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Should You Be Withholding on Per Diems Paid to Employees?


Two Tax Court cases released last week highlight the importance—and the difficulty—of determining where a traveling worker "lives" for tax purposes. The concept of "tax home" has long been a source of confusion and uncertainty for employees that travel frequently or for extended periods. Such an employee may not have a tax home in the same location as his personal home, and in fact may not have a tax home at all.

As the Tax Court noted in Jacobs v. Commissioner, T.C. Summary Opinion 2015-3 (Jan. 20, 2015), an employee must have a tax home, and must travel away from that tax home, to deduct travel expenses or receive tax-free reimbursement of travel expenses. On the other hand, as discussed in Evans v. Commissioner, T.C. Memo. 2015-12 (Jan. 20, 2015), if an employee is sent overseas and wants to take advantage of the foreign-earned income exclusion, the employee's tax home must move with him outside of the United States.

Both cases arose from audits of individual workers, and both workers lost. The stakes are magnified, however, for employers that provide cash allowances for travel expenses or per diem amounts to their traveling employees. An employer with a mobile workforce—for example, contract engineers, construction workers, transportation workers, academics or oil workers—should ensure that it has adequate procedures in place to determine whether its workers are eligible for tax-free per diems or a reduced rate of withholding on foreign-earned income. Failure to do so could subject the employer to liability for withholding taxes and penalties, including with respect to expense reimbursements that would otherwise be tax-free.

The Tax Turtle

At issue in Jacobs v. Commissioner was whether a long-haul truck driver had a tax home such that he could deduct expenses with respect to his travel. Travel expenses are only deductible under Internal Revenue Code section 162 if they are incurred in the ordinary course of business and while a person is traveling away from his tax home.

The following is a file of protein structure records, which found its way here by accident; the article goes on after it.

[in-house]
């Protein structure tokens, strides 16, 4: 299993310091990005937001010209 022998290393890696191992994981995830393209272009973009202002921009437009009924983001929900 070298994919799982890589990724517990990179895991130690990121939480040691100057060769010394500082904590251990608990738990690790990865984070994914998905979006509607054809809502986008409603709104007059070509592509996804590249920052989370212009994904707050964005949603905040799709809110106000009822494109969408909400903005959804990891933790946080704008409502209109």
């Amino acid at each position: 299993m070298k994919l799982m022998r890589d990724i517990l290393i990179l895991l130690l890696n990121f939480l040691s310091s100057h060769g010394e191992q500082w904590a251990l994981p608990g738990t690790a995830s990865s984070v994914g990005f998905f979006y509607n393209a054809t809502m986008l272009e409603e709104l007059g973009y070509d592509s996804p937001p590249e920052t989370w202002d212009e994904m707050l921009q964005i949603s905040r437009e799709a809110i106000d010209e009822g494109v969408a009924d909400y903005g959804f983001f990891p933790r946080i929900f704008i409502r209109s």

A tax home is generally a person's "regular and principal" place of business. If a person does not have a regular and principal place of business (as may be the case for a person who travels frequently for work), then the person's tax home is his "regular place of abode in a real and substantial sense." A person who has neither a principal place of business nor a regular place of abode is considered to be in "itinerant" whose tax home is wherever he happens to work. Since an itinerant is never "away from home," he cannot deduct travel expenses.

Jacobs spent a number of weeks on the road each year. When he was not traveling, Jacobs stayed at a friend's house in Cottage Grove, Minnesota, and considered that to be his home. Accordingly, Jacobs' position was that when he was on the road in his truck, he was traveling away from home, and he took deductions for per diem meal expenses on those days.

The Tax Court disagreed. It held that Jacobs did not have a tax home, but rather was an itinerant for tax purposes—a "tax turtle"—who carried his home with him on his back. Since Jacobs did not have a regular and principal place of business, the question was whether he had a "regular place of abode." Courts and the IRS have generally examined three factors in making this determination: whether the individual has a business connection to the claimed home, whether he duplicated living expenses by traveling and maintaining the claimed home, and whether he had significant personal ties in that area.

The Tax Court found that Jacobs met none of these factors with respect to the Minnesota home. He had no business reason to live in Minnesota while he was not on the road, but rather visited there to see his friends. Jacobs had no evidence that he contributed financially, let alone significantly, to the home. Finally, he did not have significant personal ties to the area. In particular, the court noted that Jacobs stayed in the guest room when he visited the Minnesota house, as did all other guests.

While each case is heavily fact-dependent, the court's holding and reasoning is consistent with other decisions. Courts frequently hold that where a person does not have a business reason to maintain the claimed tax home and does not incur substantial continuing living expenses there, the taxpayer does not have a tax home in a location even if the taxpayer maintains an address, bank account and driver's license at a location and stores personal belongings there. Courts emphasize that the purpose of the travel expense exclusion is to help people who are incurring significant duplicate living expenses necessitated by business travel.

The Tax Goose

On the other hand, the taxpayer in Evans v. Commissioner apparently had too much of a connection to his personal home. Evans worked in the oil industry and migrated between his personal home in Louisiana and his work in Russia, on a 30 days on, 30 days off schedule. He excluded his salary earned in Russia from his income under the section 911 foreign-earned income exclusion.